Fig. 9.2 Diagrammatic representation of the mechanics of the human jaw which works as a class 3 lever. (a) The fulcrum is at the joint (JR). When the jaw is stable, the muscle force (MF) is balanced by the bite reaction (BR) and the reaction force at the joint (JR). (b) If the bite action moves to the incisors, and the muscle force remains the same, the bite reaction (BR) decreases, but the reaction force at the joint (JR) is increased. The temporomandibular joint is thus a stress-bearing joint, and it receives its greatest forces when the bite is forward of the molars. A lack of posterior teeth may therefore stress the joint more than would be normal.
This analogy of the TMJ to a class 3 lever assumes that there is a single fulcrum, but of course, there are two condyles. We now have to view the jaws as a curved plate rather than a beam. The plate has a triangular shape, with a fulcrum at two corners, and the teeth along two edges. The muscles of mastication pull upward on both sides of the plate, slightly more powerfully on the chewing side (▶ Fig. 9.3). There is therefore a reaction at both joints during the generation of a bite force on one (working) side. On the balancing side, if no teeth meet, the reaction of the bite force is resisted only by the joint on that side. On the working side, the reaction is shared by the teeth and the joint. The simplified diagrams in ▶ Fig. 9.2 and ▶ Fig. 9.3 are accurate in that they identify the source of the three major vectors of jaw mechanics, namely the muscle force and direction, the reaction at the joint, and the load due to the resistance of the food bolus. They are oversimplified representation because all the component muscles are represented by a single force.1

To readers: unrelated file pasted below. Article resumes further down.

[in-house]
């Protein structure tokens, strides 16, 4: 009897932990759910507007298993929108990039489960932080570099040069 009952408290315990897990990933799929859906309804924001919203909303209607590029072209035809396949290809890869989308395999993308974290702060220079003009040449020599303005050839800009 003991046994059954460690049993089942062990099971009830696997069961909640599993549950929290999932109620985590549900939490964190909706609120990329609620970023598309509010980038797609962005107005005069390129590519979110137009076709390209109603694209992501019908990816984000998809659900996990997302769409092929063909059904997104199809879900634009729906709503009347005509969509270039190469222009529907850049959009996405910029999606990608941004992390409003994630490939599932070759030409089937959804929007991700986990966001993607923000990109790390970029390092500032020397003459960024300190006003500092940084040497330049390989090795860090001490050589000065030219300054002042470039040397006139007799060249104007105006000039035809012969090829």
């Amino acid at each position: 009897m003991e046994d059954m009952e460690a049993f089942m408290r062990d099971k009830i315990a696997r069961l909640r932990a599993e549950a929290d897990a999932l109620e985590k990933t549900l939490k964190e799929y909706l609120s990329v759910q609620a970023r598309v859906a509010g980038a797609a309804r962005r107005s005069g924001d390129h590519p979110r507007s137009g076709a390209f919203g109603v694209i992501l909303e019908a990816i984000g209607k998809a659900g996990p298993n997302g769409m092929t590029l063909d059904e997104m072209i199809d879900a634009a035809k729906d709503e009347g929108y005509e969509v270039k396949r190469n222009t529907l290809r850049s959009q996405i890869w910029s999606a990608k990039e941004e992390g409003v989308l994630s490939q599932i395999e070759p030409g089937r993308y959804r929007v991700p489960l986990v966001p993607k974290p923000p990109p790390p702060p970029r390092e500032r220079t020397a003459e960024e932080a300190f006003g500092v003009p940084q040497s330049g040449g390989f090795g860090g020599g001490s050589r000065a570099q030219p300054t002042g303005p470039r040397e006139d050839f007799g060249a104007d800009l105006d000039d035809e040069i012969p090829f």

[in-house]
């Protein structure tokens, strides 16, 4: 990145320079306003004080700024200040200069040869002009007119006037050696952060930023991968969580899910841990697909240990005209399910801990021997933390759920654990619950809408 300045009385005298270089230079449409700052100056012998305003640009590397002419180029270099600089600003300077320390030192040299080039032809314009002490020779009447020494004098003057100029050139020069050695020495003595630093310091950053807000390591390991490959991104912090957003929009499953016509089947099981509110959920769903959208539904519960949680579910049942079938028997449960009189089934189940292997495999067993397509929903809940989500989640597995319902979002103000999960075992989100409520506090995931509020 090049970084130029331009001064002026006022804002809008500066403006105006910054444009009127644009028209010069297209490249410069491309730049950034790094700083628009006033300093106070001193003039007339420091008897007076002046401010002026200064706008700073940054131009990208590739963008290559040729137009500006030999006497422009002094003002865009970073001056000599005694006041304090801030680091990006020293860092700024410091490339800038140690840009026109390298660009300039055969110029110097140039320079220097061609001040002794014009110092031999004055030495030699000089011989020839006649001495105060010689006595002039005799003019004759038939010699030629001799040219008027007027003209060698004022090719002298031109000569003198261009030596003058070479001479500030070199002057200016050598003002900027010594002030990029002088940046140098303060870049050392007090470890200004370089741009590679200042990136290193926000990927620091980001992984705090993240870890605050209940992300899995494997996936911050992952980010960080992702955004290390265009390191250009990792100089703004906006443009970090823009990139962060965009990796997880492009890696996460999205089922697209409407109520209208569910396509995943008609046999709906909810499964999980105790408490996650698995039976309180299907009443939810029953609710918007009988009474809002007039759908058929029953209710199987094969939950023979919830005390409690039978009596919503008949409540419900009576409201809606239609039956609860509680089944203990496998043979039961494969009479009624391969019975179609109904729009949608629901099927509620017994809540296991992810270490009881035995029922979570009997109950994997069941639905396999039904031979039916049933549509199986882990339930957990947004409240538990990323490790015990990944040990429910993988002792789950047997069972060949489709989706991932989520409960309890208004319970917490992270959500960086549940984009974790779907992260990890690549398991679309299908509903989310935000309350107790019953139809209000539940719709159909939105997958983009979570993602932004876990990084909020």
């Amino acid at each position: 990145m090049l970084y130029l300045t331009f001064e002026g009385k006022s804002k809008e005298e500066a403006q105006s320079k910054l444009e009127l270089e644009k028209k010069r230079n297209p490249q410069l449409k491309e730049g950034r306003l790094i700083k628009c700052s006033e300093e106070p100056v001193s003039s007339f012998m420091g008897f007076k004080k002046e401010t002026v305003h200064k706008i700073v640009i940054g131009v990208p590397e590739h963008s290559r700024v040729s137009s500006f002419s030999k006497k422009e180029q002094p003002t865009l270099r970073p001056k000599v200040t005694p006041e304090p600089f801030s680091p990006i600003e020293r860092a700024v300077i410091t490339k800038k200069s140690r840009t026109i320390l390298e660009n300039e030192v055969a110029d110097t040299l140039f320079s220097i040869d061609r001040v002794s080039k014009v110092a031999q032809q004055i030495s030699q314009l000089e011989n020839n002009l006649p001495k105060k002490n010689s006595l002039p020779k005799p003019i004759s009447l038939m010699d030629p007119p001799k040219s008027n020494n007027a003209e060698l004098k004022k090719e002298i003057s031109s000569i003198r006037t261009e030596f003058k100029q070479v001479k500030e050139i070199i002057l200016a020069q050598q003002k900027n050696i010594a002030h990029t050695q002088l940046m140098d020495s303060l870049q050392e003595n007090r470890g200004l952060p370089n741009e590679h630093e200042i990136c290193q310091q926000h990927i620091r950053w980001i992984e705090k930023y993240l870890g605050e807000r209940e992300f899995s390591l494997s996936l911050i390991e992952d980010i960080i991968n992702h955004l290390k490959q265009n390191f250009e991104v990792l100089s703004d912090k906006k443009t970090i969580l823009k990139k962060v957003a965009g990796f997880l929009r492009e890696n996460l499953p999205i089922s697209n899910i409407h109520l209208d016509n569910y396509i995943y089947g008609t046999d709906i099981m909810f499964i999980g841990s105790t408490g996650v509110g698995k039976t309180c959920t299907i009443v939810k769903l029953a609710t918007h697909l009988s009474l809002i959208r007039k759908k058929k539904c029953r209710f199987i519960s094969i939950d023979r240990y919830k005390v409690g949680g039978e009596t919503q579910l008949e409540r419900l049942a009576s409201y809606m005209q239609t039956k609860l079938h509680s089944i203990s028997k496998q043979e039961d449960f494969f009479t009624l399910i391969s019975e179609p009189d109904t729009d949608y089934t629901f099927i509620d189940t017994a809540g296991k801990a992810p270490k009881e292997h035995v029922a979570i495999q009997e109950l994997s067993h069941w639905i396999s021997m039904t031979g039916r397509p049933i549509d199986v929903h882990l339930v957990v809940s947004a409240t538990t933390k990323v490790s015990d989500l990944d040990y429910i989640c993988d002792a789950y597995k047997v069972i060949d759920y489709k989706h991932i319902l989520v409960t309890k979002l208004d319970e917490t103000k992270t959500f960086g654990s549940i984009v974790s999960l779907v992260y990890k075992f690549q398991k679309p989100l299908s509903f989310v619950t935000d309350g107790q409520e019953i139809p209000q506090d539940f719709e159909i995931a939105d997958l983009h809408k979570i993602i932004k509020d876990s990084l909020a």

Fig. 9.3 Diagrammatic representation of the mechanics of the human jaw in a coronal plane. The jaw can be viewed as a triangular plate with a fulcrum (joint) on two corners. The muscle force (MF) on the working side is stabilized partly by the joint reaction (JR) and the bite reaction (BR) through the bolus. However, on the balancing side, even though the muscle force (MF) is slightly less, there is nothing but the joint reaction (JR) to stabilize the muscle force on this side, if there is no tooth contact. This suggests that for man the balancing condyle is under a greater load than the working condyle, unless there are balancing side contacts during function.
The load is not always a fixed distance from the joint and neither is the force generated by the masticatory muscle. Furthermore, the load may be applied to more than one tooth in the arch. By virtue of the arch of teeth being on a plane, which is offset from the joint, several teeth may contact at once. The requirements for efficient use of the teeth as tools may demand that forces are not always at right angles to the lever arm. For example, shearing forces at the teeth require forces applied at an angle to the lever. The most important consideration during chewing is to develop the appropriate magnitudes and direction of force at the teeth.